The heart of Stirling Castle, once considered the key to the kingdom of Scotland, is home to the Argyll and Sutherland Highlanders Regimental Museum, often shortened to the Argylls’ Museum. The museum is housed in a building known as the King’s House, believed to have been the private quarters of King James IV and built in about 1490. It is now a fitting home for the Argylls’ regimental collection.
The museum reopened in June 2021 with completely revamped displays, which act on its mission to preserve the legacy of the Argyll and Sutherland Highlanders for future generations. The regiment traces its history back to the raising of the Stirlingshire Militia in 1639, but its present title was created in 1881. Its soldiers have fought in the Napoleonic wars, the Crimean war of 1853-6 and both world wars.
The museum’s redevelopment aims to transform how the story of the regiment is told as well as connect it with the communities that the soldiers came from. It also seeks to engage new audiences interested in learning more about the regiment’s history through its vast collection of objects and stories. To achieve this, the museum carried out a complete reinterpretation, which saw its collections and displays recreated using themes that will appeal to different types of visitors.
The project was funded by the National Lottery Heritage Fund, Historic Environment Scotland and other supporters. Unlike other regimental museums, the Argylls’ new galleries use a thematic approach to interpretation, with the aim of creating something for everyone who visits.
The interpretation is shaped by the social history connected to the objects, with the story of the soldiers and their communities told in a new way for a regimental museum such as this. As a social historian, a highlight for me was reading quotes from members of the regiment alongside the objects displayed.
The curatorial decision to include traditional military objects alongside personal items and testimonies is highly commendable. The attention to detail and clear commitment to ensuring there is something for everyone can be seen throughout the museum, but has a particular power in the first-floor galleries. Each display case has a carefully curated selection of objects that combine traditional military items alongside personal items such as letters and photos. The museum communicates the voices and memories of the regiment in a way I have not seen in other military museums.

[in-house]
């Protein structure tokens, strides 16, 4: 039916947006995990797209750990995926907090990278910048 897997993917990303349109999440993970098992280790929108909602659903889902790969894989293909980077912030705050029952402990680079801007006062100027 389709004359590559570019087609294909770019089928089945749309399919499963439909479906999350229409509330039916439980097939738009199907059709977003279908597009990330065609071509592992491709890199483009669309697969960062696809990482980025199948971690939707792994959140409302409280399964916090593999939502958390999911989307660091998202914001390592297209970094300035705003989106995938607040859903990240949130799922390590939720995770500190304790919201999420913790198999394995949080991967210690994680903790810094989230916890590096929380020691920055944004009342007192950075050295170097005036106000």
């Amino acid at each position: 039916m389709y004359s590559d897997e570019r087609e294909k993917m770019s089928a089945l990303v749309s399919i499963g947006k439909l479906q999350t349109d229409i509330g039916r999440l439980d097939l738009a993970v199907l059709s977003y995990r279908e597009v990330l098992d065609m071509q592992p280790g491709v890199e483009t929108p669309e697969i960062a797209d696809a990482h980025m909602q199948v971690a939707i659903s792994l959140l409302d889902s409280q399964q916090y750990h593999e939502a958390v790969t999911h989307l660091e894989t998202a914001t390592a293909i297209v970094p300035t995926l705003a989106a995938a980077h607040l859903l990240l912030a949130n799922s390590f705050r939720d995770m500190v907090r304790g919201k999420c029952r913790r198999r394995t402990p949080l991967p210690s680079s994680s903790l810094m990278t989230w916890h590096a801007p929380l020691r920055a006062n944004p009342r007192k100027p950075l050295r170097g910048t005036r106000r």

The redevelopment involved creating a new ground floor gallery, three other new galleries and a retail area. As soon as you enter the museum you are immersed in the origins of the regiment with a focus on the history of the Argylls from the 19th-century until its amalgamation into the Royal Regiment of Scotland in 2006.
Visitors climb the purpose-built, free-standing staircase to the second floor where there is a gallery of portraits and objects relating to the colours of the regiment. People familiarise themselves with the early history of the regiments, then travel back down to a different section of the first floor, which is focused on more recent history during the world wars, with a particular emphasis on medical and social history.
Military and domestic life
The first floor starts by explaining the connection of the regiment to Stirling Castle and Scotland and carries this theme, as well as the Argylls’ links across the world, throughout the galleries. The displays discuss the role of the regiment during both world wars, exploring the battlefront, the home front and domestic life for the families of the soldiers.
Next is an impressive gallery that discusses the medical history of the military. These displays show that while wars have devastating impacts in the world, many advances in medicine have been made as a result of conflict. At the centre of the room is a 3D model of the human body placed on a life-sized photo of a soldier, with flip-up information. This leads into a gallery focusing on the spirit of the Argylls and their communities, with an emphasis on music and sport and ceremonies that acknowledge their service to the crown, before ending with a look at the lasting legacies of the regiment.
Unfortunately, one of the biggest consequences of the Covid restrictions in place when I visited was the limitations on the museum’s new areas and interactive components – namely, the Our Argyll Family and the Officer’s Mess areas, which were closed at the time.
Throughout the museum there are inactive screens, which would ordinarily play films with photos based on the themes of the rooms. One screen indicates that there are plans to organise interviews with families in the regiment to learn more about the lives of the Argylls. An engagement tool that was available was the scavenger hunt for Lego figures that are hidden in the museum’s displays. This is aimed at families and the figures reflect the theme of the displays in which they are found.
Access is an issue at the museum, which is not wheelchair accessible. Information is generally clear, but some panels use white fonts on light backgrounds, which some visitors may find difficult to read.
Overall, the revamped Argyll and Sutherland Highlanders Regimental Museum is a triumph for communicating the history of the regiment using a thematic approach to successfully engage a range of audiences. I look forward to revisiting the museum when all of its features are up and running.